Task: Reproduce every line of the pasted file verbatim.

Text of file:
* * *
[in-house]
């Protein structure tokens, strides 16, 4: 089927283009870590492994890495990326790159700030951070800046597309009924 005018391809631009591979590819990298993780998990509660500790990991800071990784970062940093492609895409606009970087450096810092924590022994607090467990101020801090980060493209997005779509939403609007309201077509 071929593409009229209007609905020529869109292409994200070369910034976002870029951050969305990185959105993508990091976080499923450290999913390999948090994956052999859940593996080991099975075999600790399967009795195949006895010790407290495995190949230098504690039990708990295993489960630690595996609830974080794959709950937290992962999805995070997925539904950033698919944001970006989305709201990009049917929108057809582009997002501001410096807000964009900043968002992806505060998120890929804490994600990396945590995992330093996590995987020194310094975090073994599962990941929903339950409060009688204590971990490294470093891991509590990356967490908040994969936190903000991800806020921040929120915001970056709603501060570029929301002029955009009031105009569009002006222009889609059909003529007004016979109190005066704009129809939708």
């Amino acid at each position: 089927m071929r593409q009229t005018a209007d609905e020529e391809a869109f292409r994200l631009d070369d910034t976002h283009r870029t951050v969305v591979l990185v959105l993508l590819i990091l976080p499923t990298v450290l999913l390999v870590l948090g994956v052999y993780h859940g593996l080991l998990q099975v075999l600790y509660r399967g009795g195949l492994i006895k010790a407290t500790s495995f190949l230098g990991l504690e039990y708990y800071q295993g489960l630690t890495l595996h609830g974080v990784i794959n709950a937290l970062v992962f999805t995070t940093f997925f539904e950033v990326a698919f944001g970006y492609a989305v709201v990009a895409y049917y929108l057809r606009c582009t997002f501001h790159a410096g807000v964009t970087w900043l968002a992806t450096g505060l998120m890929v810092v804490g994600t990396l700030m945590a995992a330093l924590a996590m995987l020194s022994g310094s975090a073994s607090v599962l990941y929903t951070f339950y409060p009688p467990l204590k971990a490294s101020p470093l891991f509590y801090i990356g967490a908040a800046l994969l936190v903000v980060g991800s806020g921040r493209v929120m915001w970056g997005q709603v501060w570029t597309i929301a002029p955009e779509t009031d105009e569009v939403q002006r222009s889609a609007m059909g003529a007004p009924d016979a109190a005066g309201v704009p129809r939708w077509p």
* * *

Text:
[in-house]
């Protein structure tokens, strides 16, 4: 089927283009870590492994890495990326790159700030951070800046597309009924 005018391809631009591979590819990298993780998990509660500790990991800071990784970062940093492609895409606009970087450096810092924590022994607090467990101020801090980060493209997005779509939403609007309201077509 071929593409009229209007609905020529869109292409994200070369910034976002870029951050969305990185959105993508990091976080499923450290999913390999948090994956052999859940593996080991099975075999600790399967009795195949006895010790407290495995190949230098504690039990708990295993489960630690595996609830974080794959709950937290992962999805995070997925539904950033698919944001970006989305709201990009049917929108057809582009997002501001410096807000964009900043968002992806505060998120890929804490994600990396945590995992330093996590995987020194310094975090073994599962990941929903339950409060009688204590971990490294470093891991509590990356967490908040994969936190903000991800806020921040929120915001970056709603501060570029929301002029955009009031105009569009002006222009889609059909003529007004016979109190005066704009129809939708």
């Amino acid at each position: 089927m071929r593409q009229t005018a209007d609905e020529e391809a869109f292409r994200l631009d070369d910034t976002h283009r870029t951050v969305v591979l990185v959105l993508l590819i990091l976080p499923t990298v450290l999913l390999v870590l948090g994956v052999y993780h859940g593996l080991l998990q099975v075999l600790y509660r399967g009795g195949l492994i006895k010790a407290t500790s495995f190949l230098g990991l504690e039990y708990y800071q295993g489960l630690t890495l595996h609830g974080v990784i794959n709950a937290l970062v992962f999805t995070t940093f997925f539904e950033v990326a698919f944001g970006y492609a989305v709201v990009a895409y049917y929108l057809r606009c582009t997002f501001h790159a410096g807000v964009t970087w900043l968002a992806t450096g505060l998120m890929v810092v804490g994600t990396l700030m945590a995992a330093l924590a996590m995987l020194s022994g310094s975090a073994s607090v599962l990941y929903t951070f339950y409060p009688p467990l204590k971990a490294s101020p470093l891991f509590y801090i990356g967490a908040a800046l994969l936190v903000v980060g991800s806020g921040r493209v929120m915001w970056g997005q709603v501060w570029t597309i929301a002029p955009e779509t009031d105009e569009v939403q002006r222009s889609a609007m059909g003529a007004p009924d016979a109190a005066g309201v704009p129809r939708w077509p």